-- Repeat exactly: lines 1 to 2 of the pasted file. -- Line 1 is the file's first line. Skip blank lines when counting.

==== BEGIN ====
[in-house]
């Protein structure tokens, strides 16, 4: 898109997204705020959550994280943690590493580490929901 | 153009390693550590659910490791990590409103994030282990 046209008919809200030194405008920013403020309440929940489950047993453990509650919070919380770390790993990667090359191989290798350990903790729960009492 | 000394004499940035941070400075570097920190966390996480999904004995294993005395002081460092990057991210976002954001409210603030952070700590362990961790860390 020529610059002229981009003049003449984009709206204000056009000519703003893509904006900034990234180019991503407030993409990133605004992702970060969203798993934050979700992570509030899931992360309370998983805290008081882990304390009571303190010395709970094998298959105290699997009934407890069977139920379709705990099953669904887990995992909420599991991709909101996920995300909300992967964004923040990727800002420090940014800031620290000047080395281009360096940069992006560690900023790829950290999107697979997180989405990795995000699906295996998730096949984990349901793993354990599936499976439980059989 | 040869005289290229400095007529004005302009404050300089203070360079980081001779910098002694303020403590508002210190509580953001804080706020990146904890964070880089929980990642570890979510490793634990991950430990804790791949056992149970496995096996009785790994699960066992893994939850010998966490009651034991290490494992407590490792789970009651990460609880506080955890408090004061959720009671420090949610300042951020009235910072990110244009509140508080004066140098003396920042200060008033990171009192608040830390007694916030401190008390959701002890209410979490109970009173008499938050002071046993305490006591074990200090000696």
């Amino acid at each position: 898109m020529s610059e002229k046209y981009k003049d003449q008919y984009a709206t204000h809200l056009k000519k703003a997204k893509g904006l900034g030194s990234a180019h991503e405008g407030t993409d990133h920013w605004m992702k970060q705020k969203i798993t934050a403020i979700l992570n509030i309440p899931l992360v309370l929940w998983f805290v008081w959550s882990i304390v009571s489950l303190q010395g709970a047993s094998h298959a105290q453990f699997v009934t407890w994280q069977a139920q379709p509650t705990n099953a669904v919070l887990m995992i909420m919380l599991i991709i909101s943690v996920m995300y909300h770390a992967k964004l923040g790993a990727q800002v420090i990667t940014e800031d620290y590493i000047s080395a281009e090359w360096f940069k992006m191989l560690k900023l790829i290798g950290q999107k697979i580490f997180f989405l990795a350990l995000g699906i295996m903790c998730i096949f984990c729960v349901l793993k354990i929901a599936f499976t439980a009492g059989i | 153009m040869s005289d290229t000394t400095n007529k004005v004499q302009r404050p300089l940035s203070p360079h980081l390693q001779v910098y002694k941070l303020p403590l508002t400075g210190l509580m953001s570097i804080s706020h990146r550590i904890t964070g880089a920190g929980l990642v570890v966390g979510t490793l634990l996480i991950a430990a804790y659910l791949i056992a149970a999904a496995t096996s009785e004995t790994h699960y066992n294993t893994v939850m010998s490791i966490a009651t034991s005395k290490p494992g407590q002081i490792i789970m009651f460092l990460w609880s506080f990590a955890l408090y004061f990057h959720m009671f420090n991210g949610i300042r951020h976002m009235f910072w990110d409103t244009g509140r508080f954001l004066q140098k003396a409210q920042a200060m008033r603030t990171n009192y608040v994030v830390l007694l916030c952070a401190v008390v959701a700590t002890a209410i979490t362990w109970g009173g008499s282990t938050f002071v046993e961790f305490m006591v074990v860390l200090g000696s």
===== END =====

[in-house]
């Protein structure tokens, strides 16, 4: 898109997204705020959550994280943690590493580490929901 | 153009390693550590659910490791990590409103994030282990 046209008919809200030194405008920013403020309440929940489950047993453990509650919070919380770390790993990667090359191989290798350990903790729960009492 | 000394004499940035941070400075570097920190966390996480999904004995294993005395002081460092990057991210976002954001409210603030952070700590362990961790860390 020529610059002229981009003049003449984009709206204000056009000519703003893509904006900034990234180019991503407030993409990133605004992702970060969203798993934050979700992570509030899931992360309370998983805290008081882990304390009571303190010395709970094998298959105290699997009934407890069977139920379709705990099953669904887990995992909420599991991709909101996920995300909300992967964004923040990727800002420090940014800031620290000047080395281009360096940069992006560690900023790829950290999107697979997180989405990795995000699906295996998730096949984990349901793993354990599936499976439980059989 | 040869005289290229400095007529004005302009404050300089203070360079980081001779910098002694303020403590508002210190509580953001804080706020990146904890964070880089929980990642570890979510490793634990991950430990804790791949056992149970496995096996009785790994699960066992893994939850010998966490009651034991290490494992407590490792789970009651990460609880506080955890408090004061959720009671420090949610300042951020009235910072990110244009509140508080004066140098003396920042200060008033990171009192608040830390007694916030401190008390959701002890209410979490109970009173008499938050002071046993305490006591074990200090000696």